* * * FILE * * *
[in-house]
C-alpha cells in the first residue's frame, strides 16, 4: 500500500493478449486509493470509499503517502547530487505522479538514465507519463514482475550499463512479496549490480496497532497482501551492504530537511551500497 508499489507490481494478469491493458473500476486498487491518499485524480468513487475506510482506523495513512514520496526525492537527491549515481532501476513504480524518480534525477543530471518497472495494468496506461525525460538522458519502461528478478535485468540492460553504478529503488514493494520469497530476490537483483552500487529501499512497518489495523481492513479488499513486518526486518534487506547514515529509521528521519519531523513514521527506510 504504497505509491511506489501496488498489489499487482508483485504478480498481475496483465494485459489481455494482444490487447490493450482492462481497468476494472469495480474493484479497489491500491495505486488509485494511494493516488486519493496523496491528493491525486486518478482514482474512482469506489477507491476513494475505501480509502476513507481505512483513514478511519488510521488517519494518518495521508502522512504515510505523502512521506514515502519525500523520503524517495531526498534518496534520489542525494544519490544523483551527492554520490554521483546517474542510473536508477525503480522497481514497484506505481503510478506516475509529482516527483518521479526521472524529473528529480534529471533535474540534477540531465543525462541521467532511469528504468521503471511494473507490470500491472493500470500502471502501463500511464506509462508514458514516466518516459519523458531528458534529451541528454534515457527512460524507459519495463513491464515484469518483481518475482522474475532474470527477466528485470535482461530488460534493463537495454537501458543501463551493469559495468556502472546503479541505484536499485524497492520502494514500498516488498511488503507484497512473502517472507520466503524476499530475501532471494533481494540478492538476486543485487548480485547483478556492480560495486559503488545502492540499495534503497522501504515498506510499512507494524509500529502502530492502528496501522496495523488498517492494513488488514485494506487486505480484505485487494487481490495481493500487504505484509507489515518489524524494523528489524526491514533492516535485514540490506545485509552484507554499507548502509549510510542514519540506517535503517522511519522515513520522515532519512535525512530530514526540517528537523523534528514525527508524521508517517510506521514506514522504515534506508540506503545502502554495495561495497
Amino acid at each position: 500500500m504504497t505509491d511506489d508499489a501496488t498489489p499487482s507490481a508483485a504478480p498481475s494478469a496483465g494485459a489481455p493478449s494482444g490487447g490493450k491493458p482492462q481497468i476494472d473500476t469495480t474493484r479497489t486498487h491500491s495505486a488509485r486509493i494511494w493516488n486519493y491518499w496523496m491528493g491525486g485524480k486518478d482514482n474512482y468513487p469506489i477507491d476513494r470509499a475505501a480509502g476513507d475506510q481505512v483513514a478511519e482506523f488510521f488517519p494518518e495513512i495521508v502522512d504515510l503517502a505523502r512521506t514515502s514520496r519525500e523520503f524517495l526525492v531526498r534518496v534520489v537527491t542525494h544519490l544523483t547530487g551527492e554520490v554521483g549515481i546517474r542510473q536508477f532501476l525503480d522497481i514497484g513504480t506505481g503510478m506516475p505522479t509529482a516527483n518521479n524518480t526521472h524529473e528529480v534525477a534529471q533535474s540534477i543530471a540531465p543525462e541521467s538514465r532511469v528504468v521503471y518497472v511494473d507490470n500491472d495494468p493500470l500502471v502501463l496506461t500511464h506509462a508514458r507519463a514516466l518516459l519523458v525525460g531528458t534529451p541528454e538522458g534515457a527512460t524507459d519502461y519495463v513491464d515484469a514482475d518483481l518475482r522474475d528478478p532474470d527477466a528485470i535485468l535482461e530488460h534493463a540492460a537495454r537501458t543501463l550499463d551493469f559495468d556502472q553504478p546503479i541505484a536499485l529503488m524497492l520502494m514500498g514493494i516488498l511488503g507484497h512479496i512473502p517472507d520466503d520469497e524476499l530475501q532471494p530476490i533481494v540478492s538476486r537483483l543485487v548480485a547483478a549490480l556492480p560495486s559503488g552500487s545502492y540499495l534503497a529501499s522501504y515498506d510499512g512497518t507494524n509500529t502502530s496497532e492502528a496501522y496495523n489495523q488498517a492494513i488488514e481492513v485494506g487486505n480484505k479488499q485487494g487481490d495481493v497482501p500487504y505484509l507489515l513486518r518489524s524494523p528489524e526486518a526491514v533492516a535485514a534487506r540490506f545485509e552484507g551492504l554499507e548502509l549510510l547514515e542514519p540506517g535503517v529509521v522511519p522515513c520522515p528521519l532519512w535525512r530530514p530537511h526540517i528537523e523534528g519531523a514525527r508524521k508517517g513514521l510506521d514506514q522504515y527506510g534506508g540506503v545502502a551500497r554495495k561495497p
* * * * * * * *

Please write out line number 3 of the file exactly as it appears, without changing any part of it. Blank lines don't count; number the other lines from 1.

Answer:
Amino acid at each position: 500500500m504504497t505509491d511506489d508499489a501496488t498489489p499487482s507490481a508483485a504478480p498481475s494478469a496483465g494485459a489481455p493478449s494482444g490487447g490493450k491493458p482492462q481497468i476494472d473500476t469495480t474493484r479497489t486498487h491500491s495505486a488509485r486509493i494511494w493516488n486519493y491518499w496523496m491528493g491525486g485524480k486518478d482514482n474512482y468513487p469506489i477507491d476513494r470509499a475505501a480509502g476513507d475506510q481505512v483513514a478511519e482506523f488510521f488517519p494518518e495513512i495521508v502522512d504515510l503517502a505523502r512521506t514515502s514520496r519525500e523520503f524517495l526525492v531526498r534518496v534520489v537527491t542525494h544519490l544523483t547530487g551527492e554520490v554521483g549515481i546517474r542510473q536508477f532501476l525503480d522497481i514497484g513504480t506505481g503510478m506516475p505522479t509529482a516527483n518521479n524518480t526521472h524529473e528529480v534525477a534529471q533535474s540534477i543530471a540531465p543525462e541521467s538514465r532511469v528504468v521503471y518497472v511494473d507490470n500491472d495494468p493500470l500502471v502501463l496506461t500511464h506509462a508514458r507519463a514516466l518516459l519523458v525525460g531528458t534529451p541528454e538522458g534515457a527512460t524507459d519502461y519495463v513491464d515484469a514482475d518483481l518475482r522474475d528478478p532474470d527477466a528485470i535485468l535482461e530488460h534493463a540492460a537495454r537501458t543501463l550499463d551493469f559495468d556502472q553504478p546503479i541505484a536499485l529503488m524497492l520502494m514500498g514493494i516488498l511488503g507484497h512479496i512473502p517472507d520466503d520469497e524476499l530475501q532471494p530476490i533481494v540478492s538476486r537483483l543485487v548480485a547483478a549490480l556492480p560495486s559503488g552500487s545502492y540499495l534503497a529501499s522501504y515498506d510499512g512497518t507494524n509500529t502502530s496497532e492502528a496501522y496495523n489495523q488498517a492494513i488488514e481492513v485494506g487486505n480484505k479488499q485487494g487481490d495481493v497482501p500487504y505484509l507489515l513486518r518489524s524494523p528489524e526486518a526491514v533492516a535485514a534487506r540490506f545485509e552484507g551492504l554499507e548502509l549510510l547514515e542514519p540506517g535503517v529509521v522511519p522515513c520522515p528521519l532519512w535525512r530530514p530537511h526540517i528537523e523534528g519531523a514525527r508524521k508517517g513514521l510506521d514506514q522504515y527506510g534506508g540506503v545502502a551500497r554495495k561495497p